Audit Bureau gives preliminary OK on audience data in multimedia reports

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The Audit Bureau of Circulations has given preliminary approval to incorporate data in ABC magazine and newspaper reports to enhance multimedia reporting.

Beginning with the June 2007 ABC reporting period, business publications may report an aggregated figure for qualified circulation, unique users on Web sites, pass-along recipients and online-newsletter distribution in a sidebar box highlighted on the front page of ABC Publisher's Statements and Audit Reports.

"The ABC board looked at the multimedia report [from] a broad perspective," said Neal Lulofs, vice president of corporate communications, Schaumburg, IL. "Each of the media divisions went at it from different angles."

For consumer magazines, the board endorsed the concept of an optional Multimedia Publisher's Statement that would allow publishers to detail print circulation and ABC-audited Web site traffic in a single report.

"Consumer magazines are most concerned about providing circulation and Web site information," Mr. Lulofs said. "It is the same general concept reflecting integrated media today."

Business publications also will be able to make more information available to advertisers and consumers.

"With business publications, they have generally been ahead in the market of using a more integrated marketing approach." Mr. Lulofs said. "This allows them to feature that information more prominently on ABC reports."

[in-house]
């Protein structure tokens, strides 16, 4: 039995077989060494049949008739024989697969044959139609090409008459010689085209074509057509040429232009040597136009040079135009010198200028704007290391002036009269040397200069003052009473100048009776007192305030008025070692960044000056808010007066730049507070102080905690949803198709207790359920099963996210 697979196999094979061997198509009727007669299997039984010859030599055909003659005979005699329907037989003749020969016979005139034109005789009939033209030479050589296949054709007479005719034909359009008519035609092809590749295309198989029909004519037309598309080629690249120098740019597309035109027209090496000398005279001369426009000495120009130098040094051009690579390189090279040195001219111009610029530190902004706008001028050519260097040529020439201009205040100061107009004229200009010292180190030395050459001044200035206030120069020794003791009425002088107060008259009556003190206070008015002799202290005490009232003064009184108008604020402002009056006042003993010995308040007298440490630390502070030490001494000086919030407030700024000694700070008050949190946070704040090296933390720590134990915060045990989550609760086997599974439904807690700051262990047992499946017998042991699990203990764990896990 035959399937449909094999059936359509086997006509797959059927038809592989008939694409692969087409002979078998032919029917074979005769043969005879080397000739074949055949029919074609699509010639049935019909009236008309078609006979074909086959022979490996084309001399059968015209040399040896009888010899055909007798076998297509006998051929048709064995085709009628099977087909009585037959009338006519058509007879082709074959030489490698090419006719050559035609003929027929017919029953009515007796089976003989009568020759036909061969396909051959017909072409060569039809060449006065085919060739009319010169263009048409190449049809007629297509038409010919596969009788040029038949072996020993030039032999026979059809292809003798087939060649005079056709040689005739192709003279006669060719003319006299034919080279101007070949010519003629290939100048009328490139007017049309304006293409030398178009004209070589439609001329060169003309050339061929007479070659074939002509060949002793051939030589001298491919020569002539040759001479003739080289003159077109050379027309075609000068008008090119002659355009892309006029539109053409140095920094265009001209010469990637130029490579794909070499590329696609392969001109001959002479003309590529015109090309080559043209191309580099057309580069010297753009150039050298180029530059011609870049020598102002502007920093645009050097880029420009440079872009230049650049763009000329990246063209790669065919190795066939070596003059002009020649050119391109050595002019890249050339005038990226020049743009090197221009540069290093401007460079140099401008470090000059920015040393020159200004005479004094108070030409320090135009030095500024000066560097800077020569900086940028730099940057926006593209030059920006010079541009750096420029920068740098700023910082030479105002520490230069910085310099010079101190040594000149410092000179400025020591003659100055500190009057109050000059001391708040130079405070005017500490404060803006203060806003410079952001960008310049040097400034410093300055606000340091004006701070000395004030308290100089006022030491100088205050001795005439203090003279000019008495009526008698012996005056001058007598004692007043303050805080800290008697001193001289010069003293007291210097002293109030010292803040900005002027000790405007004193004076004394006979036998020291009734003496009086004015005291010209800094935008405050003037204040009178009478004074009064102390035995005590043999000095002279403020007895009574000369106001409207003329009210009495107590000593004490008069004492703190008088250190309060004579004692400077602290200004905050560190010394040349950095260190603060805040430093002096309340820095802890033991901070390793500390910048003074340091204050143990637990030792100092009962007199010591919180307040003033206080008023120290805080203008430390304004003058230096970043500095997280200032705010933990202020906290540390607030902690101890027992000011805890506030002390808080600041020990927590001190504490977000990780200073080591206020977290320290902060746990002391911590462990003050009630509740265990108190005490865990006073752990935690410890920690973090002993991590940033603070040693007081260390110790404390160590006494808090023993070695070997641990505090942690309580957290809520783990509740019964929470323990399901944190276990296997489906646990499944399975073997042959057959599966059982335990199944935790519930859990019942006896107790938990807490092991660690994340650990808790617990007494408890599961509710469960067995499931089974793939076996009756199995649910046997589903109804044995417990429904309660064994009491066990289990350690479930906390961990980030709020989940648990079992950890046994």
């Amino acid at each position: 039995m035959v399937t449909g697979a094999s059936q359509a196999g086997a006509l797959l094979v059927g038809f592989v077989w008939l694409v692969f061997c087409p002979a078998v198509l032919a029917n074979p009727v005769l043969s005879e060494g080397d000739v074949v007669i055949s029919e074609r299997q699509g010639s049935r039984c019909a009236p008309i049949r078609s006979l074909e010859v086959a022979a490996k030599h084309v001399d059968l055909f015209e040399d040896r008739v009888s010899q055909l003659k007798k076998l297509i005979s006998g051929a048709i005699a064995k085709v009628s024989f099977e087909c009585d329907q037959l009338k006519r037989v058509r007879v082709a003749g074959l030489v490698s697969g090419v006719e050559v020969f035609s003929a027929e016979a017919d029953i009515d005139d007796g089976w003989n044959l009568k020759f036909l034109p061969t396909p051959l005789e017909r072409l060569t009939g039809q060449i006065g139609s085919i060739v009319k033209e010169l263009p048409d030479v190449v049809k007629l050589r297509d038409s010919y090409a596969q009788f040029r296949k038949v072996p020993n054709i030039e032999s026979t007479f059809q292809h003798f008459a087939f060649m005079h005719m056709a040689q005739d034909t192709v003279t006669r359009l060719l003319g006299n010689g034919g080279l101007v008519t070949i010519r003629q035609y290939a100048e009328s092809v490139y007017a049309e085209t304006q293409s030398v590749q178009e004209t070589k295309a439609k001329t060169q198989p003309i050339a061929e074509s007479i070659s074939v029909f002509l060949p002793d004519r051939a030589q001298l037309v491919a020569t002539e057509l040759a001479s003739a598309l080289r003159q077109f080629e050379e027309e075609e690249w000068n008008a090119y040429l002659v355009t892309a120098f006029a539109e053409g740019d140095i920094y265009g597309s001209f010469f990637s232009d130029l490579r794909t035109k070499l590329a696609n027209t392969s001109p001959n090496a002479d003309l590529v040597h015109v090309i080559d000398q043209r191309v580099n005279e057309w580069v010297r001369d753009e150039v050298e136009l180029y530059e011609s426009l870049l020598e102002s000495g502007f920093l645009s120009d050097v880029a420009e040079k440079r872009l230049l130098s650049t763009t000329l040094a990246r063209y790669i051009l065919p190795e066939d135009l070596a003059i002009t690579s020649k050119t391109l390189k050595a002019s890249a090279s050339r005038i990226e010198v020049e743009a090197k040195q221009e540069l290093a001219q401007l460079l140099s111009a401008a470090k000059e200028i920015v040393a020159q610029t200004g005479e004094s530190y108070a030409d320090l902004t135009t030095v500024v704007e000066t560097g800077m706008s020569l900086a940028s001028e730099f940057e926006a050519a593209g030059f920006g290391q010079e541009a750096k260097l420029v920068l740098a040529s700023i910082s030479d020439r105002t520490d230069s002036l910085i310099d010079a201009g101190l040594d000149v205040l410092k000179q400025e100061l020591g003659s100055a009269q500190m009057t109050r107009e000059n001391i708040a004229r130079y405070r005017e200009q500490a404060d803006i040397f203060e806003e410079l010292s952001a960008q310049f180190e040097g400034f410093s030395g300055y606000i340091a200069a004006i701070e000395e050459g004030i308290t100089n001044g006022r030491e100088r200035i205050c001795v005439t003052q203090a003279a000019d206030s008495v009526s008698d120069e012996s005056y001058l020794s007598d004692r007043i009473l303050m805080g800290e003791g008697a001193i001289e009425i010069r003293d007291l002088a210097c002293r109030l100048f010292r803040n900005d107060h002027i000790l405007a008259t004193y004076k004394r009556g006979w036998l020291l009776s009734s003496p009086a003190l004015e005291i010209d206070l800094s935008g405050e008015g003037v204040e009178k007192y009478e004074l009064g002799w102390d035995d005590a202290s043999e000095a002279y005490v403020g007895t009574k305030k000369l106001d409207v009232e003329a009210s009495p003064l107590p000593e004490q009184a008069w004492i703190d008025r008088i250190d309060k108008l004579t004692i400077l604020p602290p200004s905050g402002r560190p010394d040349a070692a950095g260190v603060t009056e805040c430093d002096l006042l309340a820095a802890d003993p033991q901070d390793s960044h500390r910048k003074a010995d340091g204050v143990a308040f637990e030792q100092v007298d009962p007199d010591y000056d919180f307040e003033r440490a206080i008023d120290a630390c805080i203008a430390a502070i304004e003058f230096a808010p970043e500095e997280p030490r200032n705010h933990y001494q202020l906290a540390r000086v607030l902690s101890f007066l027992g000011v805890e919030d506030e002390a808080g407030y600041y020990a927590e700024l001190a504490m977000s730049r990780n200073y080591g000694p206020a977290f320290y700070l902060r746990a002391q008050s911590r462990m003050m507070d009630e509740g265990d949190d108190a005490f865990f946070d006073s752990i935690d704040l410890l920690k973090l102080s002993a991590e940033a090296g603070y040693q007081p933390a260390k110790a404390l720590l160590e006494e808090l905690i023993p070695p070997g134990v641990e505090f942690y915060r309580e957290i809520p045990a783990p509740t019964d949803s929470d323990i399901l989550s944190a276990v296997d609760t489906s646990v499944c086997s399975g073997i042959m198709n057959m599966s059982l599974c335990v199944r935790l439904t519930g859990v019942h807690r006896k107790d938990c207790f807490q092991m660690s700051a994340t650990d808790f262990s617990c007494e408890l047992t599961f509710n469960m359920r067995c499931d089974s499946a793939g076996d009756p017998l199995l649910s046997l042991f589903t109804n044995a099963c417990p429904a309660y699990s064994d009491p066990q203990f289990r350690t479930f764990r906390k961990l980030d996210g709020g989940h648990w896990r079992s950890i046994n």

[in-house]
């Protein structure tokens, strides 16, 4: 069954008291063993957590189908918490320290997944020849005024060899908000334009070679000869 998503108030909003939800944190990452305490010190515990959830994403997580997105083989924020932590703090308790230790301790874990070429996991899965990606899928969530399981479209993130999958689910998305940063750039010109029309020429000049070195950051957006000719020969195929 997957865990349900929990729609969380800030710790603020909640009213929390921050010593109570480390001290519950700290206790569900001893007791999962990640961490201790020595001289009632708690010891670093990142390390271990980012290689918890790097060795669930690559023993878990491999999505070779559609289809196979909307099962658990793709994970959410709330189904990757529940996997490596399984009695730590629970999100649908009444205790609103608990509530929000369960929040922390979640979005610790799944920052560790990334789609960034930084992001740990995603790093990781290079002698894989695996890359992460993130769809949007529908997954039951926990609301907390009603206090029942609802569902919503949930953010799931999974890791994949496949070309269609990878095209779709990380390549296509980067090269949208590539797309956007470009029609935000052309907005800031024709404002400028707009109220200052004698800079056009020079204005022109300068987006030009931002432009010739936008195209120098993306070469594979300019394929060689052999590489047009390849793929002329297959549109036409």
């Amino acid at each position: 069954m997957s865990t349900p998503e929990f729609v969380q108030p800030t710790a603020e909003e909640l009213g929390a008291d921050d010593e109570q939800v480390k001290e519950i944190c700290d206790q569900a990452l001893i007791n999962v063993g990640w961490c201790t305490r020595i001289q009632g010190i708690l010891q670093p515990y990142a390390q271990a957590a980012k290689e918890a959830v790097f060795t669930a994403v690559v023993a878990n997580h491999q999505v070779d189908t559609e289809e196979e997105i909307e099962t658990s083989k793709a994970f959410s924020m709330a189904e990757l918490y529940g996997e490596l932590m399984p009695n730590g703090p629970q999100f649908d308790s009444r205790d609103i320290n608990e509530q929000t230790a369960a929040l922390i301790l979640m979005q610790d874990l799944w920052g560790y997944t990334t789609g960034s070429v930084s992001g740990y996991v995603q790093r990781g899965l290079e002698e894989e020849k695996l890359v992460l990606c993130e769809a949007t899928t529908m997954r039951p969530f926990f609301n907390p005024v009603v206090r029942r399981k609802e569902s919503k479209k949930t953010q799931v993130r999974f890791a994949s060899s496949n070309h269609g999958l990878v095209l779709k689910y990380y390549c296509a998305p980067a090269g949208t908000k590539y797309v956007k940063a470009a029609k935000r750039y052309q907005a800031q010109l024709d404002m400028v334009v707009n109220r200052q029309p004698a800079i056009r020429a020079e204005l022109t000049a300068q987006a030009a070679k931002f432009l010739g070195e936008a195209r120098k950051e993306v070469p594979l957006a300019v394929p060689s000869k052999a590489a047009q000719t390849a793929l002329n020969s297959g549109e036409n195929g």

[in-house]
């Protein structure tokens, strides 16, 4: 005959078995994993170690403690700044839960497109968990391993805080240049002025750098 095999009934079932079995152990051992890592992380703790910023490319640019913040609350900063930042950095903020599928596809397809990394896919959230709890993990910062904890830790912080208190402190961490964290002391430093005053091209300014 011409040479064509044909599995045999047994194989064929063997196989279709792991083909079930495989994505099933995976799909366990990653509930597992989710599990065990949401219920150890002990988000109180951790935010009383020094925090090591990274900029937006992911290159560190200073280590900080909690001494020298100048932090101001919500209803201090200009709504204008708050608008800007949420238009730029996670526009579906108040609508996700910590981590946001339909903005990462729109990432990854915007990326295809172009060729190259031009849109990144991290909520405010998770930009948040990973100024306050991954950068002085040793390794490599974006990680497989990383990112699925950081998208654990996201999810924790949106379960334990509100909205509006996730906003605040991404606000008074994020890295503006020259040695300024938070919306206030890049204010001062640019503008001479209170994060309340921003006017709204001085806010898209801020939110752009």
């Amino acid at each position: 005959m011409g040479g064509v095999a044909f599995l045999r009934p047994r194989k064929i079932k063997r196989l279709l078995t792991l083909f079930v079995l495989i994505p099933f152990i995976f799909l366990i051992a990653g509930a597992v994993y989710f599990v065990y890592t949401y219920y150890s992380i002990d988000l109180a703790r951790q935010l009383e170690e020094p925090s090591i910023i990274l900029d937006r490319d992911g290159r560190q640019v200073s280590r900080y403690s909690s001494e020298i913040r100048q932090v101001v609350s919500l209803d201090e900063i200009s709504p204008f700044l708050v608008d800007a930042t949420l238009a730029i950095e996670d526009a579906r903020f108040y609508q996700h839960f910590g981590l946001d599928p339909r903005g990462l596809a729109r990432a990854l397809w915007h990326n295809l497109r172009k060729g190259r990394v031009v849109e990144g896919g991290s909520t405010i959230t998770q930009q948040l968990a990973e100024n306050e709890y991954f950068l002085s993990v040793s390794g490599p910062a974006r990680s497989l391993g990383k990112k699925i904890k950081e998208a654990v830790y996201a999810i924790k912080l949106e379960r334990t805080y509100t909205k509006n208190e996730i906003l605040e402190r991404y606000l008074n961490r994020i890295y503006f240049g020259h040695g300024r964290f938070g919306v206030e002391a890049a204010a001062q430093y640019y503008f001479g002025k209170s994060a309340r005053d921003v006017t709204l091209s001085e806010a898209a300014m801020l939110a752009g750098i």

For newspapers, the ABC board provided preliminary approval to work with the Newspaper Association of America and Scarborough Research to begin incorporating audience estimates in ABC media reports.

The intent of the reports is for ABC to allow newspaper publishers the option to report in-market readership, both print and online, in a combined net-audience figure, as well as overall Web site activity.

The data are expected to be available in an online database where advertisers could analyze audience and circulation information by market areas.

"What's important for newspapers is in-market numbers," Mr. Lulofs said. "On a more national level, they also can give what their overall Web site activity is, which allows publishers to better market their brands and advertisers can quickly see the reach a newspaper or magazine has."

Final approval by the ABC board will be voted on at its next meeting in July. If passed, newspapers could begin reporting the additional information as early as the September six-month reporting period.

"Before we had different areas of information being provided by different companies," Mr. Lulofs said. "Now we are bringing it all under the umbrella at ABC."

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